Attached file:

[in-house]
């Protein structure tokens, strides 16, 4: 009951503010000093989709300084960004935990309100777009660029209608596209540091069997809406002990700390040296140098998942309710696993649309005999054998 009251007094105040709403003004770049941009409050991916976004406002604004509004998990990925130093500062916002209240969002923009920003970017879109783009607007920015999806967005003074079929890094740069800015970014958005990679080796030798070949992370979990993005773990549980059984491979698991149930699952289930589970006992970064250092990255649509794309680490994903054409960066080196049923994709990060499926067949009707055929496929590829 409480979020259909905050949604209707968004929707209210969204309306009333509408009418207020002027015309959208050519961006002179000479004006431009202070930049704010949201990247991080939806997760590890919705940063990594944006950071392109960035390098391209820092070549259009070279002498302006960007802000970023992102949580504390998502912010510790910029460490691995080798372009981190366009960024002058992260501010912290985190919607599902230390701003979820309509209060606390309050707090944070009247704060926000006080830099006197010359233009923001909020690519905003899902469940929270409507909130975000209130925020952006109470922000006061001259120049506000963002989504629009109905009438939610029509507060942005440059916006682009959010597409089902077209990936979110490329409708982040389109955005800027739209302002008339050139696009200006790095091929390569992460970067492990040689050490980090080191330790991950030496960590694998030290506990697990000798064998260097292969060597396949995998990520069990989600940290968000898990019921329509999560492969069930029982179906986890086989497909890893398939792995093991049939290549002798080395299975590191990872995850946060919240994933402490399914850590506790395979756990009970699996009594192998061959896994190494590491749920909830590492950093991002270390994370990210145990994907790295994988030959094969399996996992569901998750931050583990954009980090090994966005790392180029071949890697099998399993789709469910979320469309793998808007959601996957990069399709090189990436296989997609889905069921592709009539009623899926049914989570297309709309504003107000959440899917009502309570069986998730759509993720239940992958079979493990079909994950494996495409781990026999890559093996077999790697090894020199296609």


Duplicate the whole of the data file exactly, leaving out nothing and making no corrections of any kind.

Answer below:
[in-house]
């Protein structure tokens, strides 16, 4: 009951503010000093989709300084960004935990309100777009660029209608596209540091069997809406002990700390040296140098998942309710696993649309005999054998 009251007094105040709403003004770049941009409050991916976004406002604004509004998990990925130093500062916002209240969002923009920003970017879109783009607007920015999806967005003074079929890094740069800015970014958005990679080796030798070949992370979990993005773990549980059984491979698991149930699952289930589970006992970064250092990255649509794309680490994903054409960066080196049923994709990060499926067949009707055929496929590829 409480979020259909905050949604209707968004929707209210969204309306009333509408009418207020002027015309959208050519961006002179000479004006431009202070930049704010949201990247991080939806997760590890919705940063990594944006950071392109960035390098391209820092070549259009070279002498302006960007802000970023992102949580504390998502912010510790910029460490691995080798372009981190366009960024002058992260501010912290985190919607599902230390701003979820309509209060606390309050707090944070009247704060926000006080830099006197010359233009923001909020690519905003899902469940929270409507909130975000209130925020952006109470922000006061001259120049506000963002989504629009109905009438939610029509507060942005440059916006682009959010597409089902077209990936979110490329409708982040389109955005800027739209302002008339050139696009200006790095091929390569992460970067492990040689050490980090080191330790991950030496960590694998030290506990697990000798064998260097292969060597396949995998990520069990989600940290968000898990019921329509999560492969069930029982179906986890086989497909890893398939792995093991049939290549002798080395299975590191990872995850946060919240994933402490399914850590506790395979756990009970699996009594192998061959896994190494590491749920909830590492950093991002270390994370990210145990994907790295994988030959094969399996996992569901998750931050583990954009980090090994966005790392180029071949890697099998399993789709469910979320469309793998808007959601996957990069399709090189990436296989997609889905069921592709009539009623899926049914989570297309709309504003107000959440899917009502309570069986998730759509993720239940992958079979493990079909994950494996495409781990026999890559093996077999790697090894020199296609």